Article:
GF Handel & Me

This is about music and storytelling.

If you're going to tell a story why not use a universal language? One that elicits common responses across multi-lingual platforms, cross cultural audiences and geographically diverse populations?

That language of course is music.

In this age of international content and production there are few solutions that can deliver a story the way we can with music. But like any good story it has to be hand crafted and custom designed to push buttons in our hearts and minds at exactly the right moment. Call it timing, call it story arc or just old fashioned tempo, the rhythmic dynamics of music and its inherent, emotional sensibilities make it the perfect choice for long form works in theme parks and theater, fountain and fireworks shows, story-driven attractions and media. Without words. Without the confusion of elaborate "set ups", dialogue and ambiguous backstory.

What no lyrics?

I have nothing against a good show tune, after all I've written a few (dozen!), and a tune with lyrics might be the perfect capstone to a carefully constructed show, but the kind of musical power I'm talking about is inherent in the medium itself.

Music is the only storytelling power that can elicit a visceral response because it is the only one that physically "hits" us - we sense it only because it travels through the air as waves that bounce against our audio sensors (ears) and every other part of our body. It can trigger emotion in a completely unique way all its own.

So how do we do that? And by "we" I mean Composers, arrangers and producers of music. It's craft. It takes time to master. It's a million details, used to define abstract ideas and it even a few of them are off (out of tune, rhythmically wrong or buried in the mix) the magic is lost. It takes mastery of timing and timbre, architecture and style to create and deliver a soundtrack that tells a story.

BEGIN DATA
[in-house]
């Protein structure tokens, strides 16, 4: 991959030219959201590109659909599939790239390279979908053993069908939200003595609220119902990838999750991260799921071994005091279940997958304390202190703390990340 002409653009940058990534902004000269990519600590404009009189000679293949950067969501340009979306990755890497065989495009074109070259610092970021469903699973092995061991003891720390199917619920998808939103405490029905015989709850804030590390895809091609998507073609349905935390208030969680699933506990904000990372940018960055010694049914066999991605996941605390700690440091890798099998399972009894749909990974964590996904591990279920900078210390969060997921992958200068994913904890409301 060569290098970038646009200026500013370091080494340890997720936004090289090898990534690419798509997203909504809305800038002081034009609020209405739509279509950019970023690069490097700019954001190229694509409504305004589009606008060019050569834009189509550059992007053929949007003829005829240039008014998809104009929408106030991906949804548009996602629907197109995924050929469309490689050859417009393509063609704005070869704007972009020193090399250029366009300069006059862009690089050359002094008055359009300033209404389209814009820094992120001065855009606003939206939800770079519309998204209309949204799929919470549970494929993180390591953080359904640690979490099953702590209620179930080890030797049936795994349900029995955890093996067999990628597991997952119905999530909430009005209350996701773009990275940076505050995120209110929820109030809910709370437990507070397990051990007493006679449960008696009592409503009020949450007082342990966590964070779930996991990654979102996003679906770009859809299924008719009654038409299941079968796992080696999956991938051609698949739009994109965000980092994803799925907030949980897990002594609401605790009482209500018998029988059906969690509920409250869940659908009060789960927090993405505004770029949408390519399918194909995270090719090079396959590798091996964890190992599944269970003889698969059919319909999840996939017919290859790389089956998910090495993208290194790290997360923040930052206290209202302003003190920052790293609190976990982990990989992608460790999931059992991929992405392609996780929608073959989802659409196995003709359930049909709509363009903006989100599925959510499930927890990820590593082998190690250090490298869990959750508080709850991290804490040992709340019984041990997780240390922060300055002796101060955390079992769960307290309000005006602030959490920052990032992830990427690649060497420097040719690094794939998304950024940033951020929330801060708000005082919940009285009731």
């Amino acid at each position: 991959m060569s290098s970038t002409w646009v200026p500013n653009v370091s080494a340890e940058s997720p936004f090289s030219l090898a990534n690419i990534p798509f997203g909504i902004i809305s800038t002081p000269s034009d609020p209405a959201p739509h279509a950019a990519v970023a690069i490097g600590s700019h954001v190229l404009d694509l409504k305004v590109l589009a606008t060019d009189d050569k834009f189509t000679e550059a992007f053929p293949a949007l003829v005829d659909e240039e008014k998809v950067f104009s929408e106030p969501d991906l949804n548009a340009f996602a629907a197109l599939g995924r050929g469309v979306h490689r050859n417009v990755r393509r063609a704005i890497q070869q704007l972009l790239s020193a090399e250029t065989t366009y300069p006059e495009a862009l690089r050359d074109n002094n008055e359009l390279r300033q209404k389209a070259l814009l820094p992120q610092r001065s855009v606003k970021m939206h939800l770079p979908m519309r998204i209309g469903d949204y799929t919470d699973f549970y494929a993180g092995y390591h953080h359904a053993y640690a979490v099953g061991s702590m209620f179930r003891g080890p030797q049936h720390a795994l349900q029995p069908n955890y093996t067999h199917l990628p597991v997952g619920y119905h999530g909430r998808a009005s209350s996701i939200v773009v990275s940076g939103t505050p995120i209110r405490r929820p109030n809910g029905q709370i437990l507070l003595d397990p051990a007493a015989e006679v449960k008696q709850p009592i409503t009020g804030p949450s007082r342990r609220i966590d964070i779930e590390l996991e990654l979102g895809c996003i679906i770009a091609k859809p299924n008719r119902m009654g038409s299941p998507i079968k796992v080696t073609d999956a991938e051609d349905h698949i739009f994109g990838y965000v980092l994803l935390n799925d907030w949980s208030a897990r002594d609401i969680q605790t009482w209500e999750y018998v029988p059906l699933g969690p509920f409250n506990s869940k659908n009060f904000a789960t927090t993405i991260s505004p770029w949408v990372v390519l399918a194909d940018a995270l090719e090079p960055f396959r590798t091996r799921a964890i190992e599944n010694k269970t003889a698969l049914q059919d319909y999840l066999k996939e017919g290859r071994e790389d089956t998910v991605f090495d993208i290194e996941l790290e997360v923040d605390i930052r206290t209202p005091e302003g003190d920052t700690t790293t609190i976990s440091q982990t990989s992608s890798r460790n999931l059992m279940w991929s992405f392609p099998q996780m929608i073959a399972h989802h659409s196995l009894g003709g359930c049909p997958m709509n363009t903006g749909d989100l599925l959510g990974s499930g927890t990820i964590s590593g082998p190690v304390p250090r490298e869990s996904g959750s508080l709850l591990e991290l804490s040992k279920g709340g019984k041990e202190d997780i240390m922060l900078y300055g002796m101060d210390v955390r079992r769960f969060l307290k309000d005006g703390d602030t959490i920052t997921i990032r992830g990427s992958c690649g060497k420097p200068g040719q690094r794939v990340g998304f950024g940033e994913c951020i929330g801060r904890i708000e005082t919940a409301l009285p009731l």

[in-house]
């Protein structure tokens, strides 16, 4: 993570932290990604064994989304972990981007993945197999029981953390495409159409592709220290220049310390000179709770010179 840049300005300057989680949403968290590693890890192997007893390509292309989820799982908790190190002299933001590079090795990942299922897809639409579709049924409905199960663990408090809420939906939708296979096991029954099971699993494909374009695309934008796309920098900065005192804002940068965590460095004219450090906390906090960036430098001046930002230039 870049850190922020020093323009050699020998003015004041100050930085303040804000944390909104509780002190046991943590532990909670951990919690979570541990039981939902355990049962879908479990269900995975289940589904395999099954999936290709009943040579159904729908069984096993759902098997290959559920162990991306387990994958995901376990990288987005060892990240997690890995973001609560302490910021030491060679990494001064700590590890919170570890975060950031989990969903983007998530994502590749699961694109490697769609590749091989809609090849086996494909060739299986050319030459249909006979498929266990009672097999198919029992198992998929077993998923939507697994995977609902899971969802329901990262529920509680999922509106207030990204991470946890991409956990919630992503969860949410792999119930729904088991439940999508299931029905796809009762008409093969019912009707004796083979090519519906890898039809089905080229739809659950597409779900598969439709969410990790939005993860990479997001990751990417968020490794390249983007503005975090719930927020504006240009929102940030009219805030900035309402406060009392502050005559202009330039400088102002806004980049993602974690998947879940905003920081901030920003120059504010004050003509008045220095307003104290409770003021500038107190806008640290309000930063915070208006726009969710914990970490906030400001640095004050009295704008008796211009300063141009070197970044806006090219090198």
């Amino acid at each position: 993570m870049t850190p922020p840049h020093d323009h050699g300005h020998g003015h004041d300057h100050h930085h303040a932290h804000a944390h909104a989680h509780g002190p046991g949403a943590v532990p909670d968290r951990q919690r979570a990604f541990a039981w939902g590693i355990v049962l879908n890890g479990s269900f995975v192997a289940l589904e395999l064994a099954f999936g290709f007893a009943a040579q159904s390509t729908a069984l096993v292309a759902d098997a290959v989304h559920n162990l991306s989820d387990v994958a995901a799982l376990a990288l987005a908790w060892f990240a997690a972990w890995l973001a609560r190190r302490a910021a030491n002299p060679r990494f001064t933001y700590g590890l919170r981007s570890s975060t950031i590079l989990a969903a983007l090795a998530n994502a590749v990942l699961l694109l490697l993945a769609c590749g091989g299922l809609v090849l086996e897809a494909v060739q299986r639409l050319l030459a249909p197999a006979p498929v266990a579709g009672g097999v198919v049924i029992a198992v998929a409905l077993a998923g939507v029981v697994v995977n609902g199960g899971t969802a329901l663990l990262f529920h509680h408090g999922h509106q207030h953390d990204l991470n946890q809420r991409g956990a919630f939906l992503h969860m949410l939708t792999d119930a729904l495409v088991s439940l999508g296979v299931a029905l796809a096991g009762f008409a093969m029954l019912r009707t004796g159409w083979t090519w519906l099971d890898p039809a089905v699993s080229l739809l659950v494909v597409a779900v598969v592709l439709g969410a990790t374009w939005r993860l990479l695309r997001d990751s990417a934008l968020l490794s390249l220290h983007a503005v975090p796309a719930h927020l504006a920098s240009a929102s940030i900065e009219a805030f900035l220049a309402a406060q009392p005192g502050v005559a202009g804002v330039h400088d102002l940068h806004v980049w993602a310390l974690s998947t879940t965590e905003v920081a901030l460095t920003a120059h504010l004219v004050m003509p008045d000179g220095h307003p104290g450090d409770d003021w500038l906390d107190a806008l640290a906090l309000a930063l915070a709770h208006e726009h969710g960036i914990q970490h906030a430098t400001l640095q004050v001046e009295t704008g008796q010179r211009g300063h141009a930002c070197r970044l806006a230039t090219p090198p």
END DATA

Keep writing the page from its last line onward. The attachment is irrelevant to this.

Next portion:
In the year 1749 George II of England wanted to put on a show in celebration of the end of the War of Austrian Succession. He contacted a fellow in his court with the title "Comptroller of his Majesty’s Fireworks for War as for Triumph" (fact!) and they set about planning an elaborate pyrotechnic display that was to be accompanied by the music of GF Handel. Music was composed, ("no fiddles" said the king!), sets were constructed and elaborate fireworks displays were designed and fabricated until finally it came time for the dress rehearsal. 

At the conclusion, 12,000 people who had come to hear the work all exited at once. Or they tried to. It was mayhem. We've all seen this at the end of the night in theme parks all around the world - that mad dash for the exit. To make things worse, the middle section of the newly constructed London Bridge, (the structure not the song) collapsed, London Bridge was indeed falling down and general mayhem made this penultimate performance far more memorable than the event itself. On that date April 27, 1749 the weather was dreary, fuses were long and tempers were short and but for the spectacular unintended burning of one of the porticos constructed for the event, the evening might have been a bit of a .... disappointment.

Plus there were no "fiddles".

A couple of hundred years later, I had the privilege of hearing a score of my own accompany a fireworks shoot for some 35,000 people. It was produced by the descendants of the same company who had been contracted by the "Comptroller of His Majesty's Fireworks for War as for Triumph". It was the most beautiful sight I've ever seen; this majestic and brilliant visualization of a musical story that I'd written and they used to paint the sky.

Give me a call - let's tell a story together.